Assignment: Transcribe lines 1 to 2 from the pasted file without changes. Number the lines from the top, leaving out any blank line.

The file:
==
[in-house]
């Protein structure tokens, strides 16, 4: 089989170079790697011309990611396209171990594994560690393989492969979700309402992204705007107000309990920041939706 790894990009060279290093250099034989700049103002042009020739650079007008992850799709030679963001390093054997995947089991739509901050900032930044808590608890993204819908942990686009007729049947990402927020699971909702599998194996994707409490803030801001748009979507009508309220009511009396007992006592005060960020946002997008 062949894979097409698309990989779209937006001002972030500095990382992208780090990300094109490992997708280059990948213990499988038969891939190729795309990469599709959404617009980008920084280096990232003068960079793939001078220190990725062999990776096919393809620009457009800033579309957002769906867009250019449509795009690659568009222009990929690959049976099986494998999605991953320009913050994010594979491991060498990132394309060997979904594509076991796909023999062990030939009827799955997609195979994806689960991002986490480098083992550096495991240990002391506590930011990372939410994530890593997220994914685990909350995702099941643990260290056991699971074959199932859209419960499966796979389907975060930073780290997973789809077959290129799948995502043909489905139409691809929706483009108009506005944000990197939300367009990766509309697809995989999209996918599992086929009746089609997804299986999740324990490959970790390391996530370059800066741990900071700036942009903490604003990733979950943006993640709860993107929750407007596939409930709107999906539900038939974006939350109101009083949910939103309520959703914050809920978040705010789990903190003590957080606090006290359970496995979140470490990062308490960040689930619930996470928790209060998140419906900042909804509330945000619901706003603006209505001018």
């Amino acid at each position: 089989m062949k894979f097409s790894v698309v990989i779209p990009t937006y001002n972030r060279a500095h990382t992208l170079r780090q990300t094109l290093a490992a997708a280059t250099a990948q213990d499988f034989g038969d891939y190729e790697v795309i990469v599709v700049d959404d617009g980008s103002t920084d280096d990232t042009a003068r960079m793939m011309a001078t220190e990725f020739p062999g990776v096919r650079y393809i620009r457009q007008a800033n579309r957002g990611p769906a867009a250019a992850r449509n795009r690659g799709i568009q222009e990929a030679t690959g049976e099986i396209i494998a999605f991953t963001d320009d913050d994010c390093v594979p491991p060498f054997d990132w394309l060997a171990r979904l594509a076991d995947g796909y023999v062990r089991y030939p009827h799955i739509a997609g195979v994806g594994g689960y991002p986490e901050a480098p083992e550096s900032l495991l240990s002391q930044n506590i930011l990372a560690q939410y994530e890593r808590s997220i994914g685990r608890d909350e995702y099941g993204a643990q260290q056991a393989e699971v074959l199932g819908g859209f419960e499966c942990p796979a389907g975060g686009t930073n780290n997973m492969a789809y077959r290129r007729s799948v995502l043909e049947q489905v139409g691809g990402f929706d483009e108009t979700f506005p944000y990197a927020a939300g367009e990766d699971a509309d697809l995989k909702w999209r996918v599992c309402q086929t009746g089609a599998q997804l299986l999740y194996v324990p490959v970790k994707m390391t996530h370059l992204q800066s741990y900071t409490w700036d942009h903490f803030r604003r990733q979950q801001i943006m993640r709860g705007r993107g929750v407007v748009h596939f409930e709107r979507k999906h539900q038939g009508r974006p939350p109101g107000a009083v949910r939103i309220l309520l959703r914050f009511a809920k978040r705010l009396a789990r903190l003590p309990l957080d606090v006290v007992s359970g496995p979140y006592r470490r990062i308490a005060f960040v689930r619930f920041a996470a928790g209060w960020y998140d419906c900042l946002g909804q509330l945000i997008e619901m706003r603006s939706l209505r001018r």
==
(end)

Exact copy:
[in-house]
């Protein structure tokens, strides 16, 4: 089989170079790697011309990611396209171990594994560690393989492969979700309402992204705007107000309990920041939706 790894990009060279290093250099034989700049103002042009020739650079007008992850799709030679963001390093054997995947089991739509901050900032930044808590608890993204819908942990686009007729049947990402927020699971909702599998194996994707409490803030801001748009979507009508309220009511009396007992006592005060960020946002997008 062949894979097409698309990989779209937006001002972030500095990382992208780090990300094109490992997708280059990948213990499988038969891939190729795309990469599709959404617009980008920084280096990232003068960079793939001078220190990725062999990776096919393809620009457009800033579309957002769906867009250019449509795009690659568009222009990929690959049976099986494998999605991953320009913050994010594979491991060498990132394309060997979904594509076991796909023999062990030939009827799955997609195979994806689960991002986490480098083992550096495991240990002391506590930011990372939410994530890593997220994914685990909350995702099941643990260290056991699971074959199932859209419960499966796979389907975060930073780290997973789809077959290129799948995502043909489905139409691809929706483009108009506005944000990197939300367009990766509309697809995989999209996918599992086929009746089609997804299986999740324990490959970790390391996530370059800066741990900071700036942009903490604003990733979950943006993640709860993107929750407007596939409930709107999906539900038939974006939350109101009083949910939103309520959703914050809920978040705010789990903190003590957080606090006290359970496995979140470490990062308490960040689930619930996470928790209060998140419906900042909804509330945000619901706003603006209505001018």